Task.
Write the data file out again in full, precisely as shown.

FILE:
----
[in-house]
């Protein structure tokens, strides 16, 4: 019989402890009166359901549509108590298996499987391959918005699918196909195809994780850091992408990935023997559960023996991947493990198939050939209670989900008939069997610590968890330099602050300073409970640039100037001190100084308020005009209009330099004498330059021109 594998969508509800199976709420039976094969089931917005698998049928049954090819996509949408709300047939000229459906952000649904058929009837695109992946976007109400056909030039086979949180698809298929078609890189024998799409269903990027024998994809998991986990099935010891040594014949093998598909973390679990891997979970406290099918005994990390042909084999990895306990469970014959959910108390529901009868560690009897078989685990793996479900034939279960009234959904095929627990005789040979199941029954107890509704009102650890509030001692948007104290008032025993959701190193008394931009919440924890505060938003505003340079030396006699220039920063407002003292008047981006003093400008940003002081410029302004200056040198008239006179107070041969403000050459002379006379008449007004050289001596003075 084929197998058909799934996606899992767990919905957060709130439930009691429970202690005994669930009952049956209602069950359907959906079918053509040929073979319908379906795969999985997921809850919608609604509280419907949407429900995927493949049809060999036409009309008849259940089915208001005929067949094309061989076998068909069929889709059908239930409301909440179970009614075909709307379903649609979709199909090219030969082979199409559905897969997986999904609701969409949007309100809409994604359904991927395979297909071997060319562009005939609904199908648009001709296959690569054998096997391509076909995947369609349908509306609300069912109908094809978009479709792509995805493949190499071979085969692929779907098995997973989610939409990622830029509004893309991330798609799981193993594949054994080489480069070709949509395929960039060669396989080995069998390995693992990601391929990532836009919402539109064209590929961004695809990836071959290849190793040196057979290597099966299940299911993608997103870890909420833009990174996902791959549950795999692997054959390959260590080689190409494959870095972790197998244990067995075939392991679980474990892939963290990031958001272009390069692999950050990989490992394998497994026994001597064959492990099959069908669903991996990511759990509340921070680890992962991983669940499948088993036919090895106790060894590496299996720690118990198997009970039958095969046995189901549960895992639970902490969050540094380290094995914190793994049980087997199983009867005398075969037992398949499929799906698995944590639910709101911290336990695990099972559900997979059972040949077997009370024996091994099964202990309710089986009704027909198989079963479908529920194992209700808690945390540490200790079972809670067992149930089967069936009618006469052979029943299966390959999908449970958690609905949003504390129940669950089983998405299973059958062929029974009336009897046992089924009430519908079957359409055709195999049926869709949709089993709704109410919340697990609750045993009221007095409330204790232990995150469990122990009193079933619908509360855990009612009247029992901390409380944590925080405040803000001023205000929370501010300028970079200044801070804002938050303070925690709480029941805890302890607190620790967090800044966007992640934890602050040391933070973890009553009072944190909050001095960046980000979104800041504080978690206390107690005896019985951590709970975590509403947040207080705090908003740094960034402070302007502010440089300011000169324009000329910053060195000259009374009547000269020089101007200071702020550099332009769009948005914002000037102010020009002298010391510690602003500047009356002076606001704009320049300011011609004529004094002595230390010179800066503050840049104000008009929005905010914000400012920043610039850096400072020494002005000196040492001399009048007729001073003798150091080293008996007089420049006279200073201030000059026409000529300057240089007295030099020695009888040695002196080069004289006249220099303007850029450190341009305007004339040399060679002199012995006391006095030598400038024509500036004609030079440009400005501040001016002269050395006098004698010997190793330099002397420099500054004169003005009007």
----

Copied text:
[in-house]
């Protein structure tokens, strides 16, 4: 019989402890009166359901549509108590298996499987391959918005699918196909195809994780850091992408990935023997559960023996991947493990198939050939209670989900008939069997610590968890330099602050300073409970640039100037001190100084308020005009209009330099004498330059021109 594998969508509800199976709420039976094969089931917005698998049928049954090819996509949408709300047939000229459906952000649904058929009837695109992946976007109400056909030039086979949180698809298929078609890189024998799409269903990027024998994809998991986990099935010891040594014949093998598909973390679990891997979970406290099918005994990390042909084999990895306990469970014959959910108390529901009868560690009897078989685990793996479900034939279960009234959904095929627990005789040979199941029954107890509704009102650890509030001692948007104290008032025993959701190193008394931009919440924890505060938003505003340079030396006699220039920063407002003292008047981006003093400008940003002081410029302004200056040198008239006179107070041969403000050459002379006379008449007004050289001596003075 084929197998058909799934996606899992767990919905957060709130439930009691429970202690005994669930009952049956209602069950359907959906079918053509040929073979319908379906795969999985997921809850919608609604509280419907949407429900995927493949049809060999036409009309008849259940089915208001005929067949094309061989076998068909069929889709059908239930409301909440179970009614075909709307379903649609979709199909090219030969082979199409559905897969997986999904609701969409949007309100809409994604359904991927395979297909071997060319562009005939609904199908648009001709296959690569054998096997391509076909995947369609349908509306609300069912109908094809978009479709792509995805493949190499071979085969692929779907098995997973989610939409990622830029509004893309991330798609799981193993594949054994080489480069070709949509395929960039060669396989080995069998390995693992990601391929990532836009919402539109064209590929961004695809990836071959290849190793040196057979290597099966299940299911993608997103870890909420833009990174996902791959549950795999692997054959390959260590080689190409494959870095972790197998244990067995075939392991679980474990892939963290990031958001272009390069692999950050990989490992394998497994026994001597064959492990099959069908669903991996990511759990509340921070680890992962991983669940499948088993036919090895106790060894590496299996720690118990198997009970039958095969046995189901549960895992639970902490969050540094380290094995914190793994049980087997199983009867005398075969037992398949499929799906698995944590639910709101911290336990695990099972559900997979059972040949077997009370024996091994099964202990309710089986009704027909198989079963479908529920194992209700808690945390540490200790079972809670067992149930089967069936009618006469052979029943299966390959999908449970958690609905949003504390129940669950089983998405299973059958062929029974009336009897046992089924009430519908079957359409055709195999049926869709949709089993709704109410919340697990609750045993009221007095409330204790232990995150469990122990009193079933619908509360855990009612009247029992901390409380944590925080405040803000001023205000929370501010300028970079200044801070804002938050303070925690709480029941805890302890607190620790967090800044966007992640934890602050040391933070973890009553009072944190909050001095960046980000979104800041504080978690206390107690005896019985951590709970975590509403947040207080705090908003740094960034402070302007502010440089300011000169324009000329910053060195000259009374009547000269020089101007200071702020550099332009769009948005914002000037102010020009002298010391510690602003500047009356002076606001704009320049300011011609004529004094002595230390010179800066503050840049104000008009929005905010914000400012920043610039850096400072020494002005000196040492001399009048007729001073003798150091080293008996007089420049006279200073201030000059026409000529300057240089007295030099020695009888040695002196080069004289006249220099303007850029450190341009305007004339040399060679002199012995006391006095030598400038024509500036004609030079440009400005501040001016002269050395006098004698010997190793330099002397420099500054004169003005009007």